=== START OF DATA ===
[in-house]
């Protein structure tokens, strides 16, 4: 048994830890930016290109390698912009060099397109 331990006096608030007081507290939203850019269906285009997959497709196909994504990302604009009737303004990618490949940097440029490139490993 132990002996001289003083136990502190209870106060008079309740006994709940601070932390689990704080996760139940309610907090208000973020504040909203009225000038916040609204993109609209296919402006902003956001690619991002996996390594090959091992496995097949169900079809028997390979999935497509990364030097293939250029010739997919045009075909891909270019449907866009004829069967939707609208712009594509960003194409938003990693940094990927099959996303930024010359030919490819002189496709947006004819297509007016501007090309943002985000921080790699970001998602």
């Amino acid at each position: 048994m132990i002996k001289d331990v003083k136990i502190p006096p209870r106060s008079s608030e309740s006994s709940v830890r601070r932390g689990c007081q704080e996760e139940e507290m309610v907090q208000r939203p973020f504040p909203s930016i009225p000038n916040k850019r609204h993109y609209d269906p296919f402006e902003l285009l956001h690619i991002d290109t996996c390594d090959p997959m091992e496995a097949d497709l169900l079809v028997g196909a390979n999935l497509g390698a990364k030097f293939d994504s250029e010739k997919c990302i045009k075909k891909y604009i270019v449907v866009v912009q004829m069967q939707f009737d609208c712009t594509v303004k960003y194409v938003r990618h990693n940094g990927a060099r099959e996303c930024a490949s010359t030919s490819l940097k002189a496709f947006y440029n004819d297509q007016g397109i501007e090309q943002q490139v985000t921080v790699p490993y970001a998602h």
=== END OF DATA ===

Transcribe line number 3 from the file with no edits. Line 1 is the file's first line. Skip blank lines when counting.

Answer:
């Amino acid at each position: 048994m132990i002996k001289d331990v003083k136990i502190p006096p209870r106060s008079s608030e309740s006994s709940v830890r601070r932390g689990c007081q704080e996760e139940e507290m309610v907090q208000r939203p973020f504040p909203s930016i009225p000038n916040k850019r609204h993109y609209d269906p296919f402006e902003l285009l956001h690619i991002d290109t996996c390594d090959p997959m091992e496995a097949d497709l169900l079809v028997g196909a390979n999935l497509g390698a990364k030097f293939d994504s250029e010739k997919c990302i045009k075909k891909y604009i270019v449907v866009v912009q004829m069967q939707f009737d609208c712009t594509v303004k960003y194409v938003r990618h990693n940094g990927a060099r099959e996303c930024a490949s010359t030919s490819l940097k002189a496709f947006y440029n004819d297509q007016g397109i501007e090309q943002q490139v985000t921080v790699p490993y970001a998602h």